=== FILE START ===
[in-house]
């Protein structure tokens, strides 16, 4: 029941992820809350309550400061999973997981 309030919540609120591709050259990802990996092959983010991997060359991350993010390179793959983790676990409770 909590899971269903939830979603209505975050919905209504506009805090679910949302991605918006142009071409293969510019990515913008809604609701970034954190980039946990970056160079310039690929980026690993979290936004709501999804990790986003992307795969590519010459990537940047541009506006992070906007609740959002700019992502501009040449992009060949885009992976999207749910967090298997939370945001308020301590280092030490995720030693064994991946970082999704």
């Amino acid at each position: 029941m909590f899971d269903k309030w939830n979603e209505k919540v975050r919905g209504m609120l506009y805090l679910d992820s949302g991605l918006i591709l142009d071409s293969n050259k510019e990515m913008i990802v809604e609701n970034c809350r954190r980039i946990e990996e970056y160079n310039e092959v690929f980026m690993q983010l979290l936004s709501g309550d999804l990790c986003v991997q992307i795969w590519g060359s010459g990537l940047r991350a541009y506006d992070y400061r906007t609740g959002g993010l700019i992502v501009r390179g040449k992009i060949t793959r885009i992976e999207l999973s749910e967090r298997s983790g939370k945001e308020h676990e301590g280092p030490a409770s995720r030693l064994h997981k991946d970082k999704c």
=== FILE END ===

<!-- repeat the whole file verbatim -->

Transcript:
[in-house]
């Protein structure tokens, strides 16, 4: 029941992820809350309550400061999973997981 309030919540609120591709050259990802990996092959983010991997060359991350993010390179793959983790676990409770 909590899971269903939830979603209505975050919905209504506009805090679910949302991605918006142009071409293969510019990515913008809604609701970034954190980039946990970056160079310039690929980026690993979290936004709501999804990790986003992307795969590519010459990537940047541009506006992070906007609740959002700019992502501009040449992009060949885009992976999207749910967090298997939370945001308020301590280092030490995720030693064994991946970082999704």
């Amino acid at each position: 029941m909590f899971d269903k309030w939830n979603e209505k919540v975050r919905g209504m609120l506009y805090l679910d992820s949302g991605l918006i591709l142009d071409s293969n050259k510019e990515m913008i990802v809604e609701n970034c809350r954190r980039i946990e990996e970056y160079n310039e092959v690929f980026m690993q983010l979290l936004s709501g309550d999804l990790c986003v991997q992307i795969w590519g060359s010459g990537l940047r991350a541009y506006d992070y400061r906007t609740g959002g993010l700019i992502v501009r390179g040449k992009i060949t793959r885009i992976e999207l999973s749910e967090r298997s983790g939370k945001e308020h676990e301590g280092p030490a409770s995720r030693l064994h997981k991946d970082k999704c």